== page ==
Commencement Address by Junko Hibiya, President


Luke 12:48b
From everyone to whom much has been given, much will be required; and from the one to whom much has been entrusted, even more will be demanded.

Graduates of the College of Liberal Arts, master's degree programs, and doctoral programs, congratulations! Permit me to offer my heartfelt greetings also to the families, relatives and friends of the graduates watching this ceremony from Diffendorfer Memorial Hall.
Earlier this month, I went to New York City to attend a biannual board meeting of the Japan ICU Foundation. Its mission is to work with ICU to further strengthen our broad international and ecumenically Christian dimensions. They support us by providing our students and faculty with scholarships and grants and by assisting financially in the construction and renovation of campus facilities.
While I was there, a small dinner gathering was held with the foundation's trustees, staff, and their friend and I met a staff member of the United Nations. During our conversation, he brought up the subject of the 2030 Agenda for Sustainable Development adopted at the UN Summit on September 25, 2015. This agenda includes 17 Sustainable Development Goals (SDGs). They build on the Millennium Development Goals (MDGs) that I referred to in my matriculation address a few years ago. Some ICU faculty members participated in the project.

The MDGs based on the United Nations Millennium Declaration adopted in 2000 set out eight time-bound targets with a deadline of 2015. Although there has been substantial progress in the area of reducing child mortality and achieving universal primary education, we are still facing challenges that need immediate attention. Furthermore, in a world that has increasingly grown complicated with economic crisis, natural disaster, and pandemic and so on, we cannot ignore newly emerging issues. As a result, the SDGs to be achieved by 2030 list 17 areas. They include ending poverty, hunger and inequality, achieving gender equity, improving access to medical care and education, ensuring sustainable consumption, fostering innovation, taking action to combat climate change and protect the environment, and promoting peace and justice for everybody.

Most of today's CLA graduates matriculated in April 2012. Earlier a passage from the Gospel according to Luke was read. Did you notice that it was exactly the same passage that was read in your matriculation ceremony? Of course, I realize that those who have received graduate degrees and those who joined the CLA before are also attending today's ceremony. I made two points in my address then.

First, I referred to the good practice at ICU of treating each individual student taking the entrance exam as an important guest of the university. Likewise, a student is no longer a guest from the time of the matriculation ceremony during which each student becomes a constituent member of ICU in name and reality by taking the Student Pledge. I then asked you to work together with the faculty and staff to create our university's future. Secondly, acknowledging those who are unable to receive even an elementary school education in the world, I reminded you that it is a great blessing to receive a university education, and encouraged you to think seriously what you should do to realize a world where all people can live without suffering want or fear during your college/graduate school days when you are supposed to discover your mission by becoming aware of unique gifts God has provided for each of you. Please reflect upon your time here. In what way have you contributed to the university? Have you discovered your mission?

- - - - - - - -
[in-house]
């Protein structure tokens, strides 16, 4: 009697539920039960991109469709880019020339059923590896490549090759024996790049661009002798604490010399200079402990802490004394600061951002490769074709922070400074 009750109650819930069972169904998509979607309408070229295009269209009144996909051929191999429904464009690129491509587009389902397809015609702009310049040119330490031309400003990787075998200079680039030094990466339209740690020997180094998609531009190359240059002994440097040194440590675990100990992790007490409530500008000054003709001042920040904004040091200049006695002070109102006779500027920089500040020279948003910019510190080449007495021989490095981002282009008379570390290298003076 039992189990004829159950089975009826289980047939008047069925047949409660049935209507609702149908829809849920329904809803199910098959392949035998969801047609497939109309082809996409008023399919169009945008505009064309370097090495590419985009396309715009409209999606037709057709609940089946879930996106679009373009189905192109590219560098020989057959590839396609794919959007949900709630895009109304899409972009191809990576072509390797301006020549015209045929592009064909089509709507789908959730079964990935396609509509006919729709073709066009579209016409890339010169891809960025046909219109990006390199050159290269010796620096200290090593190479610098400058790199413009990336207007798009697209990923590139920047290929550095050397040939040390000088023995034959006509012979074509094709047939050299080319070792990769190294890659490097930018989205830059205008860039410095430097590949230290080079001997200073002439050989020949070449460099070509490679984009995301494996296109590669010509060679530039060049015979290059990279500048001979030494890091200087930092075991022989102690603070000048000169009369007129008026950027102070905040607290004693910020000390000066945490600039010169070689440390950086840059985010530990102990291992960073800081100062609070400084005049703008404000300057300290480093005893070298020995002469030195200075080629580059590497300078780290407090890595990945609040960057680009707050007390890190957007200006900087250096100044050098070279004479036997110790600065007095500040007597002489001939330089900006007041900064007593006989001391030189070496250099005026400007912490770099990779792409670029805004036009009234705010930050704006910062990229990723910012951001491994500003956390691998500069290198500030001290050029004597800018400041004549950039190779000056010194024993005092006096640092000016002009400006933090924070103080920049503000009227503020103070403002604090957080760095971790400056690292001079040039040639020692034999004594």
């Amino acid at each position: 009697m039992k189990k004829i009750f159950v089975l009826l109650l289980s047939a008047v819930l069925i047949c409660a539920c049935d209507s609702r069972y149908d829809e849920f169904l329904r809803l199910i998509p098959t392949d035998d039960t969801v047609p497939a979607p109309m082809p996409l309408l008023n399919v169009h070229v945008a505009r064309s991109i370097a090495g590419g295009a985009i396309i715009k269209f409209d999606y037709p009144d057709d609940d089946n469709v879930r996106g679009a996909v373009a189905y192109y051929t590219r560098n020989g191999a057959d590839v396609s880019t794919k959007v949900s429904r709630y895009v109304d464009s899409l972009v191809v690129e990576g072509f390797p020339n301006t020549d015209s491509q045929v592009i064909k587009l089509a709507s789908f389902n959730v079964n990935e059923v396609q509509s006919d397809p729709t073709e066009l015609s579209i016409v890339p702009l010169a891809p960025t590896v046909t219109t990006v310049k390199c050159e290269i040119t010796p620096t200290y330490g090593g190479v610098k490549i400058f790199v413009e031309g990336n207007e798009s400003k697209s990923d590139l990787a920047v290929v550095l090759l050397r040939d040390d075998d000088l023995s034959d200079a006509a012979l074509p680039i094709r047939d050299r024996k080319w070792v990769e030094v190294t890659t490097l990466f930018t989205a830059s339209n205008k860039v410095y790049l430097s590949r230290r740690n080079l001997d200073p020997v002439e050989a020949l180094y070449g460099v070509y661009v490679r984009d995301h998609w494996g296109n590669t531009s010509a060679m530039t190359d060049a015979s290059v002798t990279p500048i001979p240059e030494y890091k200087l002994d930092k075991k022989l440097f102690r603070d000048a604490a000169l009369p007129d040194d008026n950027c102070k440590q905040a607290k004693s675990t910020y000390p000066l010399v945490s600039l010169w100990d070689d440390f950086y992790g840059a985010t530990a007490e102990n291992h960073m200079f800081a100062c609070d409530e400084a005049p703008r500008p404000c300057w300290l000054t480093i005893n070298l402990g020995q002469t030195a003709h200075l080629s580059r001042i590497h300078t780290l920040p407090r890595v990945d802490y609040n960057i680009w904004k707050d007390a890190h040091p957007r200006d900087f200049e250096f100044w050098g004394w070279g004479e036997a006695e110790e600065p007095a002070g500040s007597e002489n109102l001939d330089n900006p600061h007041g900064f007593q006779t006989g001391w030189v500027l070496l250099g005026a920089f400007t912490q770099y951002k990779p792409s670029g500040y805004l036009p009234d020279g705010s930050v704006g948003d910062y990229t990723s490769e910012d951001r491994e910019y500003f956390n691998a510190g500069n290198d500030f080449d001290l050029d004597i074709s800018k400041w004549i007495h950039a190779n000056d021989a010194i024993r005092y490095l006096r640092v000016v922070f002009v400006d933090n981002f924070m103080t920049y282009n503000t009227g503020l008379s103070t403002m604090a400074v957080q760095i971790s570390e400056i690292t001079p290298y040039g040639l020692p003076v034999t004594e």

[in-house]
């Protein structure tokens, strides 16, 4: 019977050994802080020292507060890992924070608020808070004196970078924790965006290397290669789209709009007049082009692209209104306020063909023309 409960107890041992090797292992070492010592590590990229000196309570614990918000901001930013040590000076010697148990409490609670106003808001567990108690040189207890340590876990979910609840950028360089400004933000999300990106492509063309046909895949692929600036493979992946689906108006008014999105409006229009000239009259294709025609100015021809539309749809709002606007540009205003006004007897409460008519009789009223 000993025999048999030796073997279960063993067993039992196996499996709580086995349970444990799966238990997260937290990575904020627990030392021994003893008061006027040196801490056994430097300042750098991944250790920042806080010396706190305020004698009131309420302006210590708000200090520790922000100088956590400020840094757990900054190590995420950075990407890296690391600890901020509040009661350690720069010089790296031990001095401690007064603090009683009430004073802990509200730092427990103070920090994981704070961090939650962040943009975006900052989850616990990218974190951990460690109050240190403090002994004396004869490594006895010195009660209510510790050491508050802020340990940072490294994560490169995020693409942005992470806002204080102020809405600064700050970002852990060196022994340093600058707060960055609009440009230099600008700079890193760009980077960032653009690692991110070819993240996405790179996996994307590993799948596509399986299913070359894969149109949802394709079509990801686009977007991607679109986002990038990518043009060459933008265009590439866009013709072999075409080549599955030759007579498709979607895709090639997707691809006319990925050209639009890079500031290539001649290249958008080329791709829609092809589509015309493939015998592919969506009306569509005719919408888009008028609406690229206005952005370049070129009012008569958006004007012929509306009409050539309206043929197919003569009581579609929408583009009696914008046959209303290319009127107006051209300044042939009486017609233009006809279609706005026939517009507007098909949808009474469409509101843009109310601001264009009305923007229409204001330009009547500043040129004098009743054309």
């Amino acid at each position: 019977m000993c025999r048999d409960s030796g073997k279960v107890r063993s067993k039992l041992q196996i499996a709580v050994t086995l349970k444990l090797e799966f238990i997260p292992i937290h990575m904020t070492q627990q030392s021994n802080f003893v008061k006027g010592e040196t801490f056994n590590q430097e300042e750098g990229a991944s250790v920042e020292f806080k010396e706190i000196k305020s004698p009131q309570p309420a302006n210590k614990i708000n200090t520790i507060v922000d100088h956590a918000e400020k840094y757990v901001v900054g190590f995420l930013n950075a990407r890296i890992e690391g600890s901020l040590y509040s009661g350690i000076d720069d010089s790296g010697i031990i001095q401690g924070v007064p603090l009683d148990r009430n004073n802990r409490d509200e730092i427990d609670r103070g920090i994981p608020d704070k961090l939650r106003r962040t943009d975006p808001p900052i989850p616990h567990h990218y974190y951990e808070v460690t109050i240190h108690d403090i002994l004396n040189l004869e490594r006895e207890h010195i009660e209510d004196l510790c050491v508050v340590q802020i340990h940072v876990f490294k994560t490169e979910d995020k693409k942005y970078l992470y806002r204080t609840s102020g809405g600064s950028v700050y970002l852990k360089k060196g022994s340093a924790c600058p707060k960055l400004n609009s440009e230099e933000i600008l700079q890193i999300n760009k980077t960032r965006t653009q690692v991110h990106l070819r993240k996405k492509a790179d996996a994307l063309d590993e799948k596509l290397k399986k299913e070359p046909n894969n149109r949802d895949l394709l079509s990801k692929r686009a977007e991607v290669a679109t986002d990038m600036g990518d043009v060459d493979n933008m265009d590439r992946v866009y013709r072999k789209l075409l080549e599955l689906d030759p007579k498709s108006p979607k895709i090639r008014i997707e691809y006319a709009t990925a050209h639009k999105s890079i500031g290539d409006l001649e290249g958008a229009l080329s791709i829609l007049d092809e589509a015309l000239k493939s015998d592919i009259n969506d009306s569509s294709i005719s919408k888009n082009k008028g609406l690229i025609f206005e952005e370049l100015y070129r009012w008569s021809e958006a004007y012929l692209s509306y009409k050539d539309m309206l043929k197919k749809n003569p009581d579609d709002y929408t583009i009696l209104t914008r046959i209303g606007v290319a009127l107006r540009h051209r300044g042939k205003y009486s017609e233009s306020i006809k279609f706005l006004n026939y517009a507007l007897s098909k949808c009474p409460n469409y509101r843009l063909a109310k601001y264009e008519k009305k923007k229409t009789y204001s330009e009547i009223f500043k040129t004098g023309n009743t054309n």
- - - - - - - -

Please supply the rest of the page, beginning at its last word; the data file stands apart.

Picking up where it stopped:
Not only governments but also the private sector, civil society and people like us are strongly urged to participate in achieving the SDGs. The United Nations has created a website that lists a few things anyone can do in daily life to make an impact. The UN seems to have staff with an excellent sense of humor. The name of this list is "The lazy person's guide to saving the world." I strongly encourage you to visit the site. The URL will be uploaded along with this commencement address within 48 hours. In Level 1, Sofa superstar, who literally is lying on a sofa, tells you 11 things you can do from your couch. You will find, in Level 2, things you can do at home with the illustration of Household hero, who takes trash out, and in Level 3, things you can do outside your house with that of Neighborhood nice guy, who is riding a bicycle. ICU graduates, not being lazy, are expected to contribute much more for the sustainable development of our planet.
Having been given the great blessing of receiving an undergraduate/graduate education and required to study earnestly, you finish your days at ICU and leave here today. No matter what career you may choose, much will be entrusted to you in 2030 when the deadline of the SDGs comes. Then even more will be demanded. Your learning does not end at the graduation. It will start after you leave school when more will be demanded of you. At ICU, you have acquired the ability to plan independently and learn creatively as an intentional learner. The path before you will likely differ. Please lead your life with your own will. May God bless you all.